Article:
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‘Despite Your Efforts, I Will Remain a Steadfast Jew!’

October 16, 2019 1:39 PM

Dear Readers,

In this week’s parshah, we meet our forefather, Abraham. From his earliest age, he was a lone man fighting against the pervasive values, teaching a belief in G‑d and a moral life.

No sooner was this mighty one weaned, than his mind began to seek and wonder: How do the heavenly bodies circle without a moving force? Who turns them?

At the age of forty, Abraham recognized his Creator. … He began to debate with the people of Ur Casdim saying: “This is not the way of truth that you are following.” He smashed the idols and began to teach the people that it is only fitting to serve the One G‑d. …

When he began to defeat them with his arguments, the king wished to kill him; he was miraculously saved. He departed to Charan and continued to call in a great voice to the world, teaching them that there is One G‑d (Mishneh Torah, Laws Concerning Idol Worship 1:3).

When Abraham is 75 years old, G‑d calls him and tells him, “Go to you, from your land, from your birthplace, and from your father’s house, to the land that I will show you.”

Abraham had already reached the full capacity of his conscious powers, so what is G‑d teaching him now?

G‑d shows him a higher part of himself. There is a higher self in man that lies beyond “his land, birthplace and father’s house,” and is free of all that defines and confines him. This higher self is beyond natural desires, the influence of our home or society and even our rational being. It is the spark of G‑d that is the core of his soul—the image of G‑d in which he was created.

This spark is within each of us, eternally connected to G‑d. It endures pogroms and holocausts, health scares and financial crisis, and sustains us through life’s many hardships.

There is an incredibly touching story recorded in the book Shevet Yehudah that describes the power of this Divine spark within each of us.

During the Spanish Expulsion in 1492, an old Chacham (“wise leader”) together with his family were fleeing for their lives. Suddenly, Arabs attacked, murdering his son-in-law and daughter before his eyes. Half-crazed from grief, the Chacham grabs his infant grandson and flees the desert. This baby was all that remained from his family.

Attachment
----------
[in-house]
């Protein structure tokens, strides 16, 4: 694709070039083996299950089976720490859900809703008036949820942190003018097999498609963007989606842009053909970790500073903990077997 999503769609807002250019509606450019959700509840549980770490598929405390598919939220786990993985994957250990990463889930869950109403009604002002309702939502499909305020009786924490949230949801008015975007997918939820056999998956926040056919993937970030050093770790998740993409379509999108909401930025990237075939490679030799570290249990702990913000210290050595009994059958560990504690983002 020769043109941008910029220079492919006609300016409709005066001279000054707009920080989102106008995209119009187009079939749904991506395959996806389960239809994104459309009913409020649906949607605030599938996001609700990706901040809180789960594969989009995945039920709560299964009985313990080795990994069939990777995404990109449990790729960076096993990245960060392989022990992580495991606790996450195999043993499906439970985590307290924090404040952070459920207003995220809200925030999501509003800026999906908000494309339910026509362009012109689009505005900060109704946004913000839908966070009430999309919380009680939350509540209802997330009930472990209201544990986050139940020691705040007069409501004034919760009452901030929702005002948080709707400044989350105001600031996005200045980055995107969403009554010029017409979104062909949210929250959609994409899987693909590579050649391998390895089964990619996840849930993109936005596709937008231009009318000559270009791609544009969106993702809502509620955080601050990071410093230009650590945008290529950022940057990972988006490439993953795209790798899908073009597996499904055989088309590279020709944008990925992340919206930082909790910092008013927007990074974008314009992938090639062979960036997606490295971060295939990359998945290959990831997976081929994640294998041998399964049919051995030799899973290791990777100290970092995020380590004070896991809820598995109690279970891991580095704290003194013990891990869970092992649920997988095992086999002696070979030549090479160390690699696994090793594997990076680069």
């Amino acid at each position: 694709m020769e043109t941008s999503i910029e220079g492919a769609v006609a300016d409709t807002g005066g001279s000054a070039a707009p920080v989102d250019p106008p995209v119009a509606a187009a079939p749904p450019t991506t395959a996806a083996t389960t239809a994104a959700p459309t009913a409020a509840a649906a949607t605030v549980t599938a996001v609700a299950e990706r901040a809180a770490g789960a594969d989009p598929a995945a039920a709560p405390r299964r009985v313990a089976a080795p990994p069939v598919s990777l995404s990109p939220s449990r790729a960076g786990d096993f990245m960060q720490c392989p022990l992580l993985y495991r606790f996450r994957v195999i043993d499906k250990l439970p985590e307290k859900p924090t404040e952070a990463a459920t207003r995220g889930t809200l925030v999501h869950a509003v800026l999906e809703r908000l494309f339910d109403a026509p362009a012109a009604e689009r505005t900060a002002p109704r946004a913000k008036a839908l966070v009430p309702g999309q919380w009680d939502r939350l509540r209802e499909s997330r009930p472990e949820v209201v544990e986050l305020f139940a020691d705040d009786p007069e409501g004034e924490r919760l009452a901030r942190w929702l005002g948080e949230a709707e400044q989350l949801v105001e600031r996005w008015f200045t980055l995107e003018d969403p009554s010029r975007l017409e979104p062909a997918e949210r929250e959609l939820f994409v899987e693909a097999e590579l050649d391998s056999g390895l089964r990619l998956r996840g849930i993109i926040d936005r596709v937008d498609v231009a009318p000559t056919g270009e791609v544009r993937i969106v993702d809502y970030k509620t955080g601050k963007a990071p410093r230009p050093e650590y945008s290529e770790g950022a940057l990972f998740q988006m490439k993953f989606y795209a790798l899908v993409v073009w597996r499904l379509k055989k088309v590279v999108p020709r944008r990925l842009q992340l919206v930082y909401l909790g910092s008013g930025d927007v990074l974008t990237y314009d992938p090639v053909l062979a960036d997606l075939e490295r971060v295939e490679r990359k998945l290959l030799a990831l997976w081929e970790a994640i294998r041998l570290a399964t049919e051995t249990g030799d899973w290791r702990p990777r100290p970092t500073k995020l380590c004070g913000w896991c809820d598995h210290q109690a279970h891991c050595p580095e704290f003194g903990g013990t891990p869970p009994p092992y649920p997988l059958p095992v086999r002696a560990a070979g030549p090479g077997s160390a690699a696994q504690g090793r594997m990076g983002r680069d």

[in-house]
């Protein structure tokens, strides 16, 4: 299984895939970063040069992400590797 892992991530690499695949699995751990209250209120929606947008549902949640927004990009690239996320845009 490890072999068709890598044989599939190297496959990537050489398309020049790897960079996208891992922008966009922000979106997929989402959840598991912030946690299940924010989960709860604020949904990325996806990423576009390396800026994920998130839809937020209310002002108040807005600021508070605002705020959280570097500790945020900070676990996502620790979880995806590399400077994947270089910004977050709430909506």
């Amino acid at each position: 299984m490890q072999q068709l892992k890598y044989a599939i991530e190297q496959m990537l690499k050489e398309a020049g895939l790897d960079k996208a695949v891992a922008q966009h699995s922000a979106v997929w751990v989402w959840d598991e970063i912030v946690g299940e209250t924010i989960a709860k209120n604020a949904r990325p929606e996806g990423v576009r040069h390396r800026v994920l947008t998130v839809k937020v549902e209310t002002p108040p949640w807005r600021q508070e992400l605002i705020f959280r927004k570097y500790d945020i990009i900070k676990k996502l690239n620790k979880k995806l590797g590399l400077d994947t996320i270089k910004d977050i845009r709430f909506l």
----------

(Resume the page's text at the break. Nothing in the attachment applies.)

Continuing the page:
Walking through the scorching desert sun, the Chacham faints. When he awakes, he sees that his grandson has died from thirst and dehydration. Numb with anguish, the Chacham digs a grave. As he is burying him, he turns his eyes heavenward and cries: “It is clear that there are forces above that are determined to alienate me from my G‑d. I say to you: Despite all your best efforts, I will remain a steadfast Jew!”

Wishing you a wonderful week!

Chana Weisberg
Editor, TJW

Chana Weisberg is the editor of TheJewishWoman.org. She lectures internationally on issues relating to women, relationships, meaning, self-esteem and the Jewish soul. She is the author of six books. Her latest book, Shabbat Delights, is a two-volume series on the weekly Torah portion.

The Questions You Need to Ask Yourself Before Criticizing Another Person

October 16, 2019 1:36 PM

Dear Readers,

The other day, my husband and I had a visitor. He was loud and boisterous, making inappropriate jokes. He made his presence felt in an unpleasant way.

Even though I was trying not to judge, my impression of this individual was not positive. In the back of my mind, I was disapproving. Why does he talk so flamboyantly? Does he need to act so audaciously? Doesn’t he realize that his comments are so inappropriate? And look at his garish clothes!